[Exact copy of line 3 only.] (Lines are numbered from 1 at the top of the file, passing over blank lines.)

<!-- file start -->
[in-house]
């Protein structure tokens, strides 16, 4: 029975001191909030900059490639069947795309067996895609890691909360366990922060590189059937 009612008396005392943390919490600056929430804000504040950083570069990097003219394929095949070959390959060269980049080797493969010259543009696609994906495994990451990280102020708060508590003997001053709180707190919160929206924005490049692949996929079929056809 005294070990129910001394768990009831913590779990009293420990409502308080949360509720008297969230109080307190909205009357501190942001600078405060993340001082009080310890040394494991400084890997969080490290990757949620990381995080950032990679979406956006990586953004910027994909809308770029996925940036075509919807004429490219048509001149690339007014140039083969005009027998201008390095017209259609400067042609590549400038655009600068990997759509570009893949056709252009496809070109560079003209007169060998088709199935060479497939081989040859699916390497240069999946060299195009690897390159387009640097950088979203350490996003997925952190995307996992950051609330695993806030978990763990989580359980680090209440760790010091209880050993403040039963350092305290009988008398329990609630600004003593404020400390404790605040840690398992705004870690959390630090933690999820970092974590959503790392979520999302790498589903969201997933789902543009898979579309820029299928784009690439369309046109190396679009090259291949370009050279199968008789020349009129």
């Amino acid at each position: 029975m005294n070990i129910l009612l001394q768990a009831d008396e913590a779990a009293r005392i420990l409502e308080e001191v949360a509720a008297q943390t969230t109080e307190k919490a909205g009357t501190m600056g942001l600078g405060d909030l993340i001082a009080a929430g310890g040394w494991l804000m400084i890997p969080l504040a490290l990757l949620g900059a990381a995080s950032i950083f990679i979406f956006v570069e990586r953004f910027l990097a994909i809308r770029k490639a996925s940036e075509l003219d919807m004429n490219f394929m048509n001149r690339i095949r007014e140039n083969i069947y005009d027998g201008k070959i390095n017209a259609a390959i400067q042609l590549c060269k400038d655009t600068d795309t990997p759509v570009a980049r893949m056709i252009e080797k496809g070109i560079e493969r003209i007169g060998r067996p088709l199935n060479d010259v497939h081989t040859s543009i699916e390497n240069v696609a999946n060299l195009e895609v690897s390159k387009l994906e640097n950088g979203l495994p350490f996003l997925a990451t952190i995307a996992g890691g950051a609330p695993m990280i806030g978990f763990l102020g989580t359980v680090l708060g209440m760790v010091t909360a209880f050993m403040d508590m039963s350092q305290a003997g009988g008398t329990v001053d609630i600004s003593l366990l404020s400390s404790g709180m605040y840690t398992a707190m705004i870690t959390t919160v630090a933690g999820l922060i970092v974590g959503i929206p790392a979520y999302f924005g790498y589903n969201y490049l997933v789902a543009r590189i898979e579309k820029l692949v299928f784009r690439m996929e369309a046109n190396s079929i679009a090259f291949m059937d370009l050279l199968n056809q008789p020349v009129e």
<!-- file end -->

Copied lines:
């Amino acid at each position: 029975m005294n070990i129910l009612l001394q768990a009831d008396e913590a779990a009293r005392i420990l409502e308080e001191v949360a509720a008297q943390t969230t109080e307190k919490a909205g009357t501190m600056g942001l600078g405060d909030l993340i001082a009080a929430g310890g040394w494991l804000m400084i890997p969080l504040a490290l990757l949620g900059a990381a995080s950032i950083f990679i979406f956006v570069e990586r953004f910027l990097a994909i809308r770029k490639a996925s940036e075509l003219d919807m004429n490219f394929m048509n001149r690339i095949r007014e140039n083969i069947y005009d027998g201008k070959i390095n017209a259609a390959i400067q042609l590549c060269k400038d655009t600068d795309t990997p759509v570009a980049r893949m056709i252009e080797k496809g070109i560079e493969r003209i007169g060998r067996p088709l199935n060479d010259v497939h081989t040859s543009i699916e390497n240069v696609a999946n060299l195009e895609v690897s390159k387009l994906e640097n950088g979203l495994p350490f996003l997925a990451t952190i995307a996992g890691g950051a609330p695993m990280i806030g978990f763990l102020g989580t359980v680090l708060g209440m760790v010091t909360a209880f050993m403040d508590m039963s350092q305290a003997g009988g008398t329990v001053d609630i600004s003593l366990l404020s400390s404790g709180m605040y840690t398992a707190m705004i870690t959390t919160v630090a933690g999820l922060i970092v974590g959503i929206p790392a979520y999302f924005g790498y589903n969201y490049l997933v789902a543009r590189i898979e579309k820029l692949v299928f784009r690439m996929e369309a046109n190396s079929i679009a090259f291949m059937d370009l050279l199968n056809q008789p020349v009129e």